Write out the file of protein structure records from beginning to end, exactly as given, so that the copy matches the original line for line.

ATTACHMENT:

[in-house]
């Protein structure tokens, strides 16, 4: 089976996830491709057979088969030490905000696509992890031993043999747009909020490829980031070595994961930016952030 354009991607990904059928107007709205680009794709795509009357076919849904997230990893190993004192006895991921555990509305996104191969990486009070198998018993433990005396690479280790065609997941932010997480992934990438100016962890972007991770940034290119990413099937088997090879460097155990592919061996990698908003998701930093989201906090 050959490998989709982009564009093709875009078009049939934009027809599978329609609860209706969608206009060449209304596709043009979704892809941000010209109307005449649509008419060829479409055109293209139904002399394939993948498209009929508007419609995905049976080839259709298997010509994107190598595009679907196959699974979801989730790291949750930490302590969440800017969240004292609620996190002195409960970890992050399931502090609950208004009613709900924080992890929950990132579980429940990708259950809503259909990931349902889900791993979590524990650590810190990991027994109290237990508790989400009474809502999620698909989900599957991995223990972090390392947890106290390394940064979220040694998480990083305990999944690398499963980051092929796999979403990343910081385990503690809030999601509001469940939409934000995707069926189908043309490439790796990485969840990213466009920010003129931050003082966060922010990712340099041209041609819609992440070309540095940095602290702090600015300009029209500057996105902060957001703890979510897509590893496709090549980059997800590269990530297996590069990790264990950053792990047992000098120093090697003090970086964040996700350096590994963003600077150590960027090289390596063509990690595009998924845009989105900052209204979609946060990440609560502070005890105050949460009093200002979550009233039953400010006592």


[in-house]
């Protein structure tokens, strides 16, 4: 089976996830491709057979088969030490905000696509992890031993043999747009909020490829980031070595994961930016952030 354009991607990904059928107007709205680009794709795509009357076919849904997230990893190993004192006895991921555990509305996104191969990486009070198998018993433990005396690479280790065609997941932010997480992934990438100016962890972007991770940034290119990413099937088997090879460097155990592919061996990698908003998701930093989201906090 050959490998989709982009564009093709875009078009049939934009027809599978329609609860209706969608206009060449209304596709043009979704892809941000010209109307005449649509008419060829479409055109293209139904002399394939993948498209009929508007419609995905049976080839259709298997010509994107190598595009679907196959699974979801989730790291949750930490302590969440800017969240004292609620996190002195409960970890992050399931502090609950208004009613709900924080992890929950990132579980429940990708259950809503259909990931349902889900791993979590524990650590810190990991027994109290237990508790989400009474809502999620698909989900599957991995223990972090390392947890106290390394940064979220040694998480990083305990999944690398499963980051092929796999979403990343910081385990503690809030999601509001469940939409934000995707069926189908043309490439790796990485969840990213466009920010003129931050003082966060922010990712340099041209041609819609992440070309540095940095602290702090600015300009029209500057996105902060957001703890979510897509590893496709090549980059997800590269990530297996590069990790264990950053792990047992000098120093090697003090970086964040996700350096590994963003600077150590960027090289390596063509990690595009998924845009989105900052209204979609946060990440609560502070005890105050949460009093200002979550009233039953400010006592």